| Last updated
Experts have sent out a stark warning that being single and/or lonely can increase the risk of an early death by as much as 50 percent, and can be more dangerous than obesity and even smoking.
The study was made and commissioned in the United States and headed up by Julianne Holt-Lunstad, the lead author and also professor of psychology at Brigham Young University, run The Church of Jesus Christ of Latter-day Saints.
Taking 218 cases, the main purpose was to look at the effects of social isolation and loneliness.
Julianne stated to The Sun: "Being connected to others socially is widely considered a fundamental human need, crucial to both well-being and survival.
"Extreme examples show infants in custodial care who lack human contact fail to thrive and often die, and indeed, social isolation or solitary confinement has been used as a form of punishment.
"Yet an increasing portion of the US population now experiences isolation regularly."
And this is not the only study stating that social isolation can have humongous effects on peoples' wellbeing.
Loneliness is not only attributed to mental conditions, which of course can give rise to physical manifestations as well. There is also evidence to suggest that lonely people have more extreme symptoms when they are unwell than those who are not.
Great Britain was named the loneliest place in Europe in 2014 with people least likely to know or communicate with neighbours and fewer people in general, with Britons well down on the 'happiness' and 'wellness' indexes.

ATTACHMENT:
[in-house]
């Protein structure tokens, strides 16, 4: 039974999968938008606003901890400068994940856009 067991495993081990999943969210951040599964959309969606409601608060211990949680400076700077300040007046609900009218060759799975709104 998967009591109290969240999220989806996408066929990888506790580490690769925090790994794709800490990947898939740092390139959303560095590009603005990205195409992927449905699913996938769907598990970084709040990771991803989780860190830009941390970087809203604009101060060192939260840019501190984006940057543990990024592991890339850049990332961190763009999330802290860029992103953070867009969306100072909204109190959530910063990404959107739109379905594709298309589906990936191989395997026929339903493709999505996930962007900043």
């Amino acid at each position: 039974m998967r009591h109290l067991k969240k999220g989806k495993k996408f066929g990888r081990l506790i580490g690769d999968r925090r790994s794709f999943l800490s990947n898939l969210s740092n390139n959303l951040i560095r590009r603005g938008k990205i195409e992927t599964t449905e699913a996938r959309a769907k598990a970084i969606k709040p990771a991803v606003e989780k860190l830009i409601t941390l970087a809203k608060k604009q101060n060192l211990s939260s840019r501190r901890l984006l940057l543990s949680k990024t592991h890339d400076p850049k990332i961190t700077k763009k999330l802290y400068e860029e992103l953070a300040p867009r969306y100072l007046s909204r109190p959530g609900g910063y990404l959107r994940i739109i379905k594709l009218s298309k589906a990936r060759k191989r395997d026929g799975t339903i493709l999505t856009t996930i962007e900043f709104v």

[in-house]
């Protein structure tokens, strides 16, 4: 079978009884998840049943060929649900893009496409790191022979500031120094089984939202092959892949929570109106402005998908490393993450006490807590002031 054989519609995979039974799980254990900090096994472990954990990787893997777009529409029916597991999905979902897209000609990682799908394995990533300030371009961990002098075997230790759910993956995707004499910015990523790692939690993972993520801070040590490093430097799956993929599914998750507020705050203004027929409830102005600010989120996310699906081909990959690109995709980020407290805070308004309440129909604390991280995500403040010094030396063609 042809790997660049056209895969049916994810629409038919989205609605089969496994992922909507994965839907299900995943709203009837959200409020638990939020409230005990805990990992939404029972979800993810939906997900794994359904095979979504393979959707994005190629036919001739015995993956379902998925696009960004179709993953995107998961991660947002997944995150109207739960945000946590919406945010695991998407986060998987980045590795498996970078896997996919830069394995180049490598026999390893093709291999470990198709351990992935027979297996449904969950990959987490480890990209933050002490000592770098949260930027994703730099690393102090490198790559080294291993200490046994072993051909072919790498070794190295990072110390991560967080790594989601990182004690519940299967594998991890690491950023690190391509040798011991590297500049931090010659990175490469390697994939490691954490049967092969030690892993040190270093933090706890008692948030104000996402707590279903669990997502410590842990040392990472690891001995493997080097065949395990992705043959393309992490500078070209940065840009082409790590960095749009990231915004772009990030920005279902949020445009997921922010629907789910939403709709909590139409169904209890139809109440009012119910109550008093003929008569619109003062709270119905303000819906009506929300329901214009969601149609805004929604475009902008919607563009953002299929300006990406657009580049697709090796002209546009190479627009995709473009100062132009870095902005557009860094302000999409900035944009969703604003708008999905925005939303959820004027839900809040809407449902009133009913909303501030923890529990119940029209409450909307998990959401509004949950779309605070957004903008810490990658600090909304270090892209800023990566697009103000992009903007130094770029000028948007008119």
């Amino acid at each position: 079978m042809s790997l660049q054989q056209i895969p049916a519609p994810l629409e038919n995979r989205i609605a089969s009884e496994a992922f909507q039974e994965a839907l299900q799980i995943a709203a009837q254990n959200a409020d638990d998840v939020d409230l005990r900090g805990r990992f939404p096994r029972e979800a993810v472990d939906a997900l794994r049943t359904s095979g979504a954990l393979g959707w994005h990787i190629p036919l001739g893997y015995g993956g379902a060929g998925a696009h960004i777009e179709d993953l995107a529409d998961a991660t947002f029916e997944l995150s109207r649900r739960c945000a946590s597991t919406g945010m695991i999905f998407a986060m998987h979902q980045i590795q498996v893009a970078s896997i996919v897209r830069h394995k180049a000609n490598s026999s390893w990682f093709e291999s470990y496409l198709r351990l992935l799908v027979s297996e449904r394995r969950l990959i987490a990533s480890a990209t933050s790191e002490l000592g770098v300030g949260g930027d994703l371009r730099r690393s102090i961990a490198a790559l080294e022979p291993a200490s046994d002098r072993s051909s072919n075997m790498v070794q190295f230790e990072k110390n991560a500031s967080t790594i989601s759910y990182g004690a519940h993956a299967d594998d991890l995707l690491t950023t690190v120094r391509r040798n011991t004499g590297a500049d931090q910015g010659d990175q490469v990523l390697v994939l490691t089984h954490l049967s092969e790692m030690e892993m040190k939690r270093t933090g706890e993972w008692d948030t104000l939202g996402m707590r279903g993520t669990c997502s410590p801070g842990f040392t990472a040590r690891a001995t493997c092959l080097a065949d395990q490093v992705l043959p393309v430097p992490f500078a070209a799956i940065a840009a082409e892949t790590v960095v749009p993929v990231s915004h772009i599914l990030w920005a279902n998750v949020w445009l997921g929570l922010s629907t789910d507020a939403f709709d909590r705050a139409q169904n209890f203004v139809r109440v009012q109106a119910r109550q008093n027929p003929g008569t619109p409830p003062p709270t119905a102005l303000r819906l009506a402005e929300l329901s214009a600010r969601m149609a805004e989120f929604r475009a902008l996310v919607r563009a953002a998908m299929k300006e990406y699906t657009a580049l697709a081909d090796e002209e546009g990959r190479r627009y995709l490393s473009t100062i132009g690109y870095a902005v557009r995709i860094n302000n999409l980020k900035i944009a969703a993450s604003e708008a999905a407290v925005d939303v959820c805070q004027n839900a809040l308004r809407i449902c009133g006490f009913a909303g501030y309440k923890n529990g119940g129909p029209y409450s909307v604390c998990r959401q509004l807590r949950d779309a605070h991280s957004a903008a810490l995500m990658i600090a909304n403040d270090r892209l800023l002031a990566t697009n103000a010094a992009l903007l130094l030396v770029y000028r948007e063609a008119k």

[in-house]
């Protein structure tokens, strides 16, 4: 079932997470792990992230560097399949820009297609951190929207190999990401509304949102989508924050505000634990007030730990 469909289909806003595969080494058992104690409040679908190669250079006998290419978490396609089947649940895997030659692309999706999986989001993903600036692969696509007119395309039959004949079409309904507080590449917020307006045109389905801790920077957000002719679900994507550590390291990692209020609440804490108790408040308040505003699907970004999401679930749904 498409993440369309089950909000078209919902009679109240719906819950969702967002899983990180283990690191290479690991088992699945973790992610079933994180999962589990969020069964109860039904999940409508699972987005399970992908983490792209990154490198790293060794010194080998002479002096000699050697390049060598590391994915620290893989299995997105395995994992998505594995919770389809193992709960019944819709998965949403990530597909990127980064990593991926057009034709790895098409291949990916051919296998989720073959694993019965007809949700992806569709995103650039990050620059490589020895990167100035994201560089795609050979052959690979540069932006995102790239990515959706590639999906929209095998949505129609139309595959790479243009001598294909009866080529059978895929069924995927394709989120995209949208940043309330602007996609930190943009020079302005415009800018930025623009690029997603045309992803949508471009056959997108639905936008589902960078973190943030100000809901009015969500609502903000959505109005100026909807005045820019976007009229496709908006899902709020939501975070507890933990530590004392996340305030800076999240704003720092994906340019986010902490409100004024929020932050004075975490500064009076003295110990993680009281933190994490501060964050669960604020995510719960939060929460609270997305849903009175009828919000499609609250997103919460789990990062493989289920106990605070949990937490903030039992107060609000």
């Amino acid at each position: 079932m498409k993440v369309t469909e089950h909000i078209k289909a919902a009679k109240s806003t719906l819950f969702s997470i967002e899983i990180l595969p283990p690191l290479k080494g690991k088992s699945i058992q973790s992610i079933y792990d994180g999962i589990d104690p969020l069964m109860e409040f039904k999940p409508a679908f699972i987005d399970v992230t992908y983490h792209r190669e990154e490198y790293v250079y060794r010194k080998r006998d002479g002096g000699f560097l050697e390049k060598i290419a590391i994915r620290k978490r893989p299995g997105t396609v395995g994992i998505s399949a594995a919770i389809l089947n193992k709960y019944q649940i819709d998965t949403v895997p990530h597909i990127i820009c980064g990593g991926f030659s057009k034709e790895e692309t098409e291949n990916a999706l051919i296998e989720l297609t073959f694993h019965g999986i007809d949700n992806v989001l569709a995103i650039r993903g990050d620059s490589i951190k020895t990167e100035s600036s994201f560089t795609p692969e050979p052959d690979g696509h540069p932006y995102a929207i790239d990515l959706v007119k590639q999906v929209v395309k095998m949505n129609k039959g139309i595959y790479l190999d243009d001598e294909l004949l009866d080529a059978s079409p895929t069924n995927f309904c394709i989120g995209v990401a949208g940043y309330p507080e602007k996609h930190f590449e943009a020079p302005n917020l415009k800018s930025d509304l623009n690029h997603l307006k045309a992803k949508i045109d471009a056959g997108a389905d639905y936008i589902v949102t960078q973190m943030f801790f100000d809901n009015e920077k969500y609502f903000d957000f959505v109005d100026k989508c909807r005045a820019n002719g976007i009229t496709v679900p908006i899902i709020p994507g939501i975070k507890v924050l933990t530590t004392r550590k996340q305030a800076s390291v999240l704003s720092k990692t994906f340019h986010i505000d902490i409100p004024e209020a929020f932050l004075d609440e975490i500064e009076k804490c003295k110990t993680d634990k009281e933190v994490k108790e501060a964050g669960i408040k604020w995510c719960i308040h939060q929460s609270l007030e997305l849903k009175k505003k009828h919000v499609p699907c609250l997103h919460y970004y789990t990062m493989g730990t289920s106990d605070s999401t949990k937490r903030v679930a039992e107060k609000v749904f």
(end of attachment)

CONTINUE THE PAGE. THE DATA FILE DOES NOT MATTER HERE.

Christian Guy, director of the Centre for Justice think-tank, said at the time: "There is something British about wanting to deal with problems yourself.
"There is sense that perhaps we internalise things a bit more, and men in particular think less about taking problems and crises to others and try to take it all upon themselves.
"But there is a risk of a real double-whammy here, these figures are concerning - it is inevitable in life that there will be problems and strains and that is why family ties and friendships really matter because those people help us through."
In the UK, The Campaign to End Loneliness has done a great deal of research into how much of the country is lonely, stating that around four million people of an older generation believe the television is their main form of company, and starkly comparing 59 percent of adults over the age of 52 who regularly feel physically unwell who also classify themselves as lonely some of the time or regularly, compared to just 21 percent of those who claim to be lonely saying they are in excellent health.
The Campaign to End Loneliness claims social isolation can increase mortality by 26 percent.
Research by the Jo Cox Foundation also showed that three quarters of elderly people are affected by loneliness, but rarely speak out, affecting their physical and mental state. Of course, loneliness is not only attributed to older generations, and it's good for you to get the help you need.
In fact, one report from the Office for National Statistics has stated that 16-24 year olds are among the most affected, with 10 percent 'always or often lonely'.
If you are suffering from any mental health issues around loneliness or in general, it's always good to reach out.
U OK M8?' is an initiative from TheLADbible in partnership with a range of mental health charities which will feature a series of films and stories to raise awareness of mental health.
Explore more here and don't suffer in silence. Reach out. It's the brave thing to do.
MIND: 0300 123 3393.
CALM: Outside London 0808 802 5858, inside London 0800 58 58 58.
You can also become a campaigner and get help from the Campaign to End Loneliness in the United Kingdom.
Chosen for YouChosen for You
Most Read StoriesMost Read